And let the beauty of the LORD our God be on us: and establish you the work of our hands on us; yes…
I. THE YEARNING AND LONGING CRY OF THE MORTAL FOR THE BEAUTY OF THE ETERNAL. The word translated "beauty" is, like the Greek equivalent in the New Testament, and like the English word "grace," which corresponds to them both, susceptible of a double meaning. "Grace" means both kindness and loveliness, or, as we might distinguish, both graciousness and gracefulness. And that double idea is inherent in the word, as it is inherent in the attribute of God to which it refers. So the "beauty of the Lord" means, by no quibble, but by reason of the essential loveliness of His lovingkindness, both God's loveliness and God's goodness; God's graciousness and God's (if I may use such a word) gracefulness. The prayer of the psalmist that this beauty may be "upon" us conceives of it as given to us from above and as coming floating down from Heaven, like that white Dove that fell upon Christ's head, fair and meek, gentle and lovely, and resting on our anointed heads, like a diadem and an aureole of glory. Now, that communicating graciousness, with its large gifts and its resulting beauty, is the one thing that we need in view of mortality and sorrow and change and trouble. And then, note further, that this gracious gentleness and longsuffering, giving mercy of God, when it comes down upon a man, makes him, too, beautiful with a reflected beauty. If the beauty of the Lord our God be upon us, it will cover over our foulness and deformity.
II. THE CRY OF THE WORKER IN A FLEETING WORLD FOR THE PERPETUITY OF HIS WORK. "Establish," or make firm, "the work of our hands upon us," etc. Our work will be established if it is His work. This prayer in our text follows another prayer (ver. 16) — namely, "Let Thy work appear unto Thy servants." That is to say, my work will be perpetual when the work of my hands is God's work done through me. When you bring your wills into harmony with God's will, and so all your effort, even about the little things of daily life, is in consonance with His will, and in the line of His purpose, then your work will stand. If my will runs in the line of His, and if the work of my hands is "Thy work," it is not in vain that we shall cry, "establish it upon us," for it will last as long as He does. In like manner, all work will be perpetual that is done with "the beauty of the Lord our God" upon the doers of it. Whosoever has that grace in his heart, whosoever is in contact with the communicating mercy of God, and has had his character in some measure refined and ennobled and beautified by possession thereof, will do work that has in it the element of perpetuity. And our work will stand if we quietly leave it in His hands. Quietly do it to Him, never mind about results, but look after motives. Be sure that they are right, and if they are, the work will be eternal. Just as a drop of water that falls upon the moor, finds its way into the brook, and goes down the glen and on into the river, and then into the sea, and is there, though undistinguishable, so in the great summing up of everything at the end the tiniest deed that was done for God, though it was done far away up amongst the mountain solitudes where no eyes saw, shall live and be represented in its effects on others and in its glad issues to the doer.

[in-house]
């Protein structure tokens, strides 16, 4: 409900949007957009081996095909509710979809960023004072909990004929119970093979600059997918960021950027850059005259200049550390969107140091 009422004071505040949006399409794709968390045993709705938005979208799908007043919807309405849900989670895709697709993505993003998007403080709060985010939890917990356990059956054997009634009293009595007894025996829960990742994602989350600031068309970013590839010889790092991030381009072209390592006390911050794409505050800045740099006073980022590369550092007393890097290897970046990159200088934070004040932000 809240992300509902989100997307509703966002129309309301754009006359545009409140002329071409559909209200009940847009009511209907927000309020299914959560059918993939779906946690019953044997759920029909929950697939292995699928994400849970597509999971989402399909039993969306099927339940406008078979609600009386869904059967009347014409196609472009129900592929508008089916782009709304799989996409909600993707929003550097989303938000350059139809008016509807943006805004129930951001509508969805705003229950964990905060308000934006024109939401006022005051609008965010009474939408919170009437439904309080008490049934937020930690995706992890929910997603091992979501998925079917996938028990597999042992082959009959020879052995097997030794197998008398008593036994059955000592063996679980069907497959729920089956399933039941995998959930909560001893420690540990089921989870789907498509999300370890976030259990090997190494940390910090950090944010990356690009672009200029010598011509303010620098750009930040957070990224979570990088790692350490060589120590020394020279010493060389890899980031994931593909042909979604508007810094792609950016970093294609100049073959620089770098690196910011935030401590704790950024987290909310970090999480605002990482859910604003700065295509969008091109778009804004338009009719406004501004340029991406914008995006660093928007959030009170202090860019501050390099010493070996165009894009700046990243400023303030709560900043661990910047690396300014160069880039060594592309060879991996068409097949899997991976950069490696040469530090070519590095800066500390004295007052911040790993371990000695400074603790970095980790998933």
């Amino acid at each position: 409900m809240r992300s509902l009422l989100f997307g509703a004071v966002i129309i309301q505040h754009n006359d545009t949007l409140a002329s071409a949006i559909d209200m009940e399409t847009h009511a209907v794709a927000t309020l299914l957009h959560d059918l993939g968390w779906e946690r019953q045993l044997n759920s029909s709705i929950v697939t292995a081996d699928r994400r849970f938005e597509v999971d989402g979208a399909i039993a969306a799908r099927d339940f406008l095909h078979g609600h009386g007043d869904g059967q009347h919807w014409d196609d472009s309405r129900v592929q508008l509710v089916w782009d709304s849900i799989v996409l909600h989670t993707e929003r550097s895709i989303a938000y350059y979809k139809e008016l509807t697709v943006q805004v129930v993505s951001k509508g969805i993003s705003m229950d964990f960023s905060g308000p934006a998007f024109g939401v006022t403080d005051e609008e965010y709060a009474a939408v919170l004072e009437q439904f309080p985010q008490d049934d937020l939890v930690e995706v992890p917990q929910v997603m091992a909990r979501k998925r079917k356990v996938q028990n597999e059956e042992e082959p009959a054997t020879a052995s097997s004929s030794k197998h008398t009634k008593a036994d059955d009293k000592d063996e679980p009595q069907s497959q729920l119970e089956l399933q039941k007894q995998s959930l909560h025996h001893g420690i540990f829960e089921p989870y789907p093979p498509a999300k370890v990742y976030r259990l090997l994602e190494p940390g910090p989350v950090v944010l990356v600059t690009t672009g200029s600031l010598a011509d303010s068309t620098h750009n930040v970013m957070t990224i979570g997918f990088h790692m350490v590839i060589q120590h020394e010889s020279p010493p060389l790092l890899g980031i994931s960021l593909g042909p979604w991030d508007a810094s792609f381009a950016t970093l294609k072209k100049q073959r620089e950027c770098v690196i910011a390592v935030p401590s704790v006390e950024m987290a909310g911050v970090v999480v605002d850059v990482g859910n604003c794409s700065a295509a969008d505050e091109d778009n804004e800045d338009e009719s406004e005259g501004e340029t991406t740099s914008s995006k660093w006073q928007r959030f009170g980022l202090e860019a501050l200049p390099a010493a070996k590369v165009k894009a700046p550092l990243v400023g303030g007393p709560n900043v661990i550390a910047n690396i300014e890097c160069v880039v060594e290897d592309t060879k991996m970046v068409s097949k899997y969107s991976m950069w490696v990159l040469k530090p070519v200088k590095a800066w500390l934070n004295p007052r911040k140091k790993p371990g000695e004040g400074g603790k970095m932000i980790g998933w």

(A. Maclaren, D.D.)
Parallel VersesKJV: And let the beauty of the LORD our God be upon us: and establish thou the work of our hands upon us; yea, the work of our hands establish thou it.